Is there a greater art than evoking a feeling that has no name? When readers feel those it’s magic. It’s pure human connection, silent but nevertheless potent heart to heart sharing. It’s like when couples who’ve known each other forever exchange a look. Who needs words? The look says it all.
Nameless emotional experiences can be dark, too. When we leave the light on, shudder or feel sick inside at the horror of human cruelty, we are feeling something less specific and yet larger than any feeling we can label. The same goes for sensing the presence and reality of God. For those who have felt that even sublime words like humility, joy, wonder and awe are inadequate.
Ironically, in fiction there is only one way to get across a feeling with no name: words. How is that supposed to work? How can you evoke something nameless without naming it? Obviously we are here discussing evoking emotion. We are talking not about telling, but about showing in its highest form.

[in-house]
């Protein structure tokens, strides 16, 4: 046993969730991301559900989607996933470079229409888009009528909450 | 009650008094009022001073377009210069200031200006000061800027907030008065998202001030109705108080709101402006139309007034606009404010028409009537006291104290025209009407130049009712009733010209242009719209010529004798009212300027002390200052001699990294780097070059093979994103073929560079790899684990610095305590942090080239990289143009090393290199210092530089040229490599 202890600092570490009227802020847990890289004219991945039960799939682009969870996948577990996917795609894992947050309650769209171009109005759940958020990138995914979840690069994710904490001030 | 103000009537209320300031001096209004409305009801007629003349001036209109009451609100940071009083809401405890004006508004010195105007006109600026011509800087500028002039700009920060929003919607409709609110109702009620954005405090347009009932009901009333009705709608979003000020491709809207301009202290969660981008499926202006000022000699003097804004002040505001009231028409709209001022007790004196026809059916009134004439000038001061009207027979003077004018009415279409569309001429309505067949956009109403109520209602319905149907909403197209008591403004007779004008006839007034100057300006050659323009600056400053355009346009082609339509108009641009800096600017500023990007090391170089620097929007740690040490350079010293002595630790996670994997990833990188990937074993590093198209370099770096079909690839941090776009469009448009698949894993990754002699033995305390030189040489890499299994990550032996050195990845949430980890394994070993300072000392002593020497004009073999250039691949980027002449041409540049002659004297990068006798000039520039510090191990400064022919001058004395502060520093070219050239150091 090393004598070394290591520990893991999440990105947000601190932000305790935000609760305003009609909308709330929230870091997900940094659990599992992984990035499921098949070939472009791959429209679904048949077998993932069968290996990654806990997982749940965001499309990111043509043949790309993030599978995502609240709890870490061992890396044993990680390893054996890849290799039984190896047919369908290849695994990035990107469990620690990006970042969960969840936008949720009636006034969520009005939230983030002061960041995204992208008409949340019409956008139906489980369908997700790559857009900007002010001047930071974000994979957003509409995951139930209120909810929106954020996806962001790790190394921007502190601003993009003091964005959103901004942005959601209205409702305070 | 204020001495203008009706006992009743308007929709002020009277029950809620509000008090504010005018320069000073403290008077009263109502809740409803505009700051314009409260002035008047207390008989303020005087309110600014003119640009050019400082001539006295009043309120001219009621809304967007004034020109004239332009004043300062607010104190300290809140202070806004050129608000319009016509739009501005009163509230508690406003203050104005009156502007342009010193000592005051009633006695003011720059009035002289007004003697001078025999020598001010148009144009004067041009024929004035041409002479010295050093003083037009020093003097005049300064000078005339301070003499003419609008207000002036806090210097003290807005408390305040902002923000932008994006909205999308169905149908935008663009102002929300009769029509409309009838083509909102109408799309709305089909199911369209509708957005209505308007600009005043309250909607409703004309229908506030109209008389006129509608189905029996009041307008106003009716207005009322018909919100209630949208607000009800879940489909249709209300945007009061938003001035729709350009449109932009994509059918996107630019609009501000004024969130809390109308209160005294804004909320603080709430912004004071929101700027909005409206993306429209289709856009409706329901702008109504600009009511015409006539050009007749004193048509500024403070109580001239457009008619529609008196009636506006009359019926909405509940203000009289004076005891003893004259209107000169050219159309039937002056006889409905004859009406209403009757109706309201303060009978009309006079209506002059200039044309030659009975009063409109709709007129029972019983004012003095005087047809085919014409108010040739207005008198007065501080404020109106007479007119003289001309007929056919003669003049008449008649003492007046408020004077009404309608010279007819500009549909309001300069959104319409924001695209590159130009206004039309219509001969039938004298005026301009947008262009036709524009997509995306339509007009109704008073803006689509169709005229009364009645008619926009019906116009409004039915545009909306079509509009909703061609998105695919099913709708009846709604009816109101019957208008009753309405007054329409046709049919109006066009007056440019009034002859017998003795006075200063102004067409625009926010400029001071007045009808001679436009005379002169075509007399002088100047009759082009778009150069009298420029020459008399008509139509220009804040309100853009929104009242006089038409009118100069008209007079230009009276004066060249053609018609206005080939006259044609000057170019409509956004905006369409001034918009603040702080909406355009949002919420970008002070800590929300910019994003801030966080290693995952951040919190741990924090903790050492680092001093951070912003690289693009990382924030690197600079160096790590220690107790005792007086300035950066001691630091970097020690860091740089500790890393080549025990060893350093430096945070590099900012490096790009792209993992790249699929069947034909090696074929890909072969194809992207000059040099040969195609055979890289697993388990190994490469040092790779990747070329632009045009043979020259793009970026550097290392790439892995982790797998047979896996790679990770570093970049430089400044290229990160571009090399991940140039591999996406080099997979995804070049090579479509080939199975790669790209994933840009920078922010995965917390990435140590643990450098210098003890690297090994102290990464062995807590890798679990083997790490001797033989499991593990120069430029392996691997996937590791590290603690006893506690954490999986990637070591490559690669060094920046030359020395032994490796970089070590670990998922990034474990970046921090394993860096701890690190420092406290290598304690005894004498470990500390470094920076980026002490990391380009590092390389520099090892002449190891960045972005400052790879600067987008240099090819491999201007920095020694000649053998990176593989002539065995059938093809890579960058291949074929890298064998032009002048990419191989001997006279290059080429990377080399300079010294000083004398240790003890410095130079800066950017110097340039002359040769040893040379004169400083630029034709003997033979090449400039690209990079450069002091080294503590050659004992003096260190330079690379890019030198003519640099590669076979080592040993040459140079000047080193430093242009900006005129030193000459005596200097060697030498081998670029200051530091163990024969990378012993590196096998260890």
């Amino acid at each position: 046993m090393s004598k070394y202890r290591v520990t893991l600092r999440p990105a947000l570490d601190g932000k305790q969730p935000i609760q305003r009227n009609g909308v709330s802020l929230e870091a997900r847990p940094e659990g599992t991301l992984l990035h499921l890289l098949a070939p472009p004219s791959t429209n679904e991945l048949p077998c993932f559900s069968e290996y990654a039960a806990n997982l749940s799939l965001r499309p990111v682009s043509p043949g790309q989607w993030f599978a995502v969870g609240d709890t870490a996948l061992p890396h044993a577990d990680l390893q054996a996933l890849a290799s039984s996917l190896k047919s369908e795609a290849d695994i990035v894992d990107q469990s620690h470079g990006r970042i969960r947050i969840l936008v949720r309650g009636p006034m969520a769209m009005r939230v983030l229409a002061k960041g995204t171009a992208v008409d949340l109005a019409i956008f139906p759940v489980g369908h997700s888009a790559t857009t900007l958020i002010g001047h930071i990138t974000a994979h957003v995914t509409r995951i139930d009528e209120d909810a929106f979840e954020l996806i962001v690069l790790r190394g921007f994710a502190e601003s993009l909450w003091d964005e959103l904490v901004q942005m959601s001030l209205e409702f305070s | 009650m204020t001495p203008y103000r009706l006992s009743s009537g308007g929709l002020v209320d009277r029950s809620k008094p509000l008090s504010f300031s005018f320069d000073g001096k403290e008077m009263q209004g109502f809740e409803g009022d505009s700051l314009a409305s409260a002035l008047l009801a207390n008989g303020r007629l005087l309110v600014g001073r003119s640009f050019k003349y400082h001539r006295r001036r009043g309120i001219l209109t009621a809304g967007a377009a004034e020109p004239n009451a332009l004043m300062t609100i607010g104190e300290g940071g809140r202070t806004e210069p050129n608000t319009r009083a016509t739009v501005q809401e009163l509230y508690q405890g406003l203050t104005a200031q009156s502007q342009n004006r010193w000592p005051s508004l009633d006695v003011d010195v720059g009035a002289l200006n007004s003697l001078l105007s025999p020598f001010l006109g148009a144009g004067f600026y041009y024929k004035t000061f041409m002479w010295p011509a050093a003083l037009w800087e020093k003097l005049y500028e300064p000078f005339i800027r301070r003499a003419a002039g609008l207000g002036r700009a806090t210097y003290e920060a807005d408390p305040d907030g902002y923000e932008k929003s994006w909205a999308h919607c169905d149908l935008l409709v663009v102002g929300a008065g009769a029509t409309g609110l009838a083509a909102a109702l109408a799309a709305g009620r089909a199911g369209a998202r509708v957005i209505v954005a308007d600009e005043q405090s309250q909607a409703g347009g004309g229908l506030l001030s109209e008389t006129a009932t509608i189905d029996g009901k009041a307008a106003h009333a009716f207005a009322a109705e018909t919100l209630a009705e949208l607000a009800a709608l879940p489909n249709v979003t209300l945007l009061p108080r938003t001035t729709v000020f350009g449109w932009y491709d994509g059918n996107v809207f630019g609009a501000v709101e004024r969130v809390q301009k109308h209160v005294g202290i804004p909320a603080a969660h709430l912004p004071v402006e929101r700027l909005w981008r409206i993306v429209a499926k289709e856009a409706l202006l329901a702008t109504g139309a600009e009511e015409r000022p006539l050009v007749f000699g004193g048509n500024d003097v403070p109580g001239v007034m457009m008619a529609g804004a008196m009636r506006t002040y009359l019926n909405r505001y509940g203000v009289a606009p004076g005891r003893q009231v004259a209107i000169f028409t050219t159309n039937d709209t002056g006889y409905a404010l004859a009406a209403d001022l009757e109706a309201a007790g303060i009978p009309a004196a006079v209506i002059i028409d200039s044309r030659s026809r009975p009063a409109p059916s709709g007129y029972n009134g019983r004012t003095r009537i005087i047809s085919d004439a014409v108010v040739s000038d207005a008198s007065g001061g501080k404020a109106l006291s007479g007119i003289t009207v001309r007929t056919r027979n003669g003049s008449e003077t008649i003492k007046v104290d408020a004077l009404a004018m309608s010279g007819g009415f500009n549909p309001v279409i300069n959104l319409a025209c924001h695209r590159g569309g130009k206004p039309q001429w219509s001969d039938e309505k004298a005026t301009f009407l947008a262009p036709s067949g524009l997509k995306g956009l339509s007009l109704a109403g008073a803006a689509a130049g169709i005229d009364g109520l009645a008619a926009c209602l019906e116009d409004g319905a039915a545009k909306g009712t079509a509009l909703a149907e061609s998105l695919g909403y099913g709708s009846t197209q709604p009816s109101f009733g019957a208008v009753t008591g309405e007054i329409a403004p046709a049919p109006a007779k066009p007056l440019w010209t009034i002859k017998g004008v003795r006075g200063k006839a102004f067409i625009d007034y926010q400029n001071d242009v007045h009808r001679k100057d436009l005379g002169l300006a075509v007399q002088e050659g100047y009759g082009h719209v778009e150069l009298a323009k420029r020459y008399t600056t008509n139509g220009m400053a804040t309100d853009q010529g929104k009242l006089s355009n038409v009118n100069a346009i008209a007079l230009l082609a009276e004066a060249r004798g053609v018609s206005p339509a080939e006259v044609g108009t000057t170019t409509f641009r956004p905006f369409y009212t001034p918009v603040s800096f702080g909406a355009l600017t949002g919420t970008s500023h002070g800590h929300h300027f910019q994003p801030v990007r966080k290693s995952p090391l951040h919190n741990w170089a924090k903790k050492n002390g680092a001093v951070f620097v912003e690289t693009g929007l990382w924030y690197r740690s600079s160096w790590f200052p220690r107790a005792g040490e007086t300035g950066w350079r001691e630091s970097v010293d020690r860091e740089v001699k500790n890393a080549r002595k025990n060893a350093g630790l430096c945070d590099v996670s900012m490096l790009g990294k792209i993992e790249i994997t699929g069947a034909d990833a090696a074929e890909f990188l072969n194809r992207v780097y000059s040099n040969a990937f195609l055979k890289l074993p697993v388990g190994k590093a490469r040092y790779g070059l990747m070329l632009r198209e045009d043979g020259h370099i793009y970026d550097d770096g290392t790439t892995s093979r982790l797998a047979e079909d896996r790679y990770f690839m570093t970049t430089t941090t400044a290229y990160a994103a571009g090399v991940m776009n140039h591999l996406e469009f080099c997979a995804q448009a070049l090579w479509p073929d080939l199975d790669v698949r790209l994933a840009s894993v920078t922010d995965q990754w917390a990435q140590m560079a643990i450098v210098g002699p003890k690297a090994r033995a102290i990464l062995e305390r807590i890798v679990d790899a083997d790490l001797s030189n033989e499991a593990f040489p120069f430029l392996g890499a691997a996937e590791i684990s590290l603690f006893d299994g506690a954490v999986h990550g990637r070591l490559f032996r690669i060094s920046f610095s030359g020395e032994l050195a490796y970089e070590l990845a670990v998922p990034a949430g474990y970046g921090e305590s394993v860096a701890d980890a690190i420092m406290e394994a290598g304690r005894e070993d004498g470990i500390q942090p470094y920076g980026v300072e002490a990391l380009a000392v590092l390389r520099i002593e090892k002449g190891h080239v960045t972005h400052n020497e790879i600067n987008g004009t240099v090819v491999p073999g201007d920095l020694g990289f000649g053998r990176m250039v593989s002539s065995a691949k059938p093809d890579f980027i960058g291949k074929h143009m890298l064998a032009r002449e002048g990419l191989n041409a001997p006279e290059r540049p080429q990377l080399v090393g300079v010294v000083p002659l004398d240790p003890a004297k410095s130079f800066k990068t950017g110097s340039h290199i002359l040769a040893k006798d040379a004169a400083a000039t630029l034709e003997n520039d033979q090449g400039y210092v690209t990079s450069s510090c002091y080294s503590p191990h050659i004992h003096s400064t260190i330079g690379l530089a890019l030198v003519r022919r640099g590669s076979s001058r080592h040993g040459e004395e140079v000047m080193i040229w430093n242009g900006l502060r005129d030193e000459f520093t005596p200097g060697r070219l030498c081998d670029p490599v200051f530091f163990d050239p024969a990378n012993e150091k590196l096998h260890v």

The least effective way to evoke unstated emotion is with pregnant pauses, “significant” looks, or gestures like shrugs or the dismissive wave of a hand. Overused devices have little effect. Snorts, grunts, and exasperated huffs—Women! Men!—are similarly pale.
Wonder doesn’t arise when readers don’t have to wonder. When the obvious is implied the feeling that readers experience does, unfortunately, have a name: indifference.
By the same token, why bother to evoke in readers feelings that can be readily identified and which have accurate names? There’s no magic in that. Wonder doesn’t arise when readers don’t have to wonder. When the obvious is implied the feeling that readers experience does, unfortunately, have a name: indifference.
The art we’re seeking is the evocation of tacit feelings that leave the reader helpless to explain and speechlessly certain that they have felt exactly this themselves. Unique feelings are situation-specific. They flare as brightly as fireworks and perish just as quickly, leaving nothing to hold except the memory of having experienced something fragile and elusive, an excitement or trepidation that is at once real yet impossible to convey or recreate.
How can this be done? [Read more…]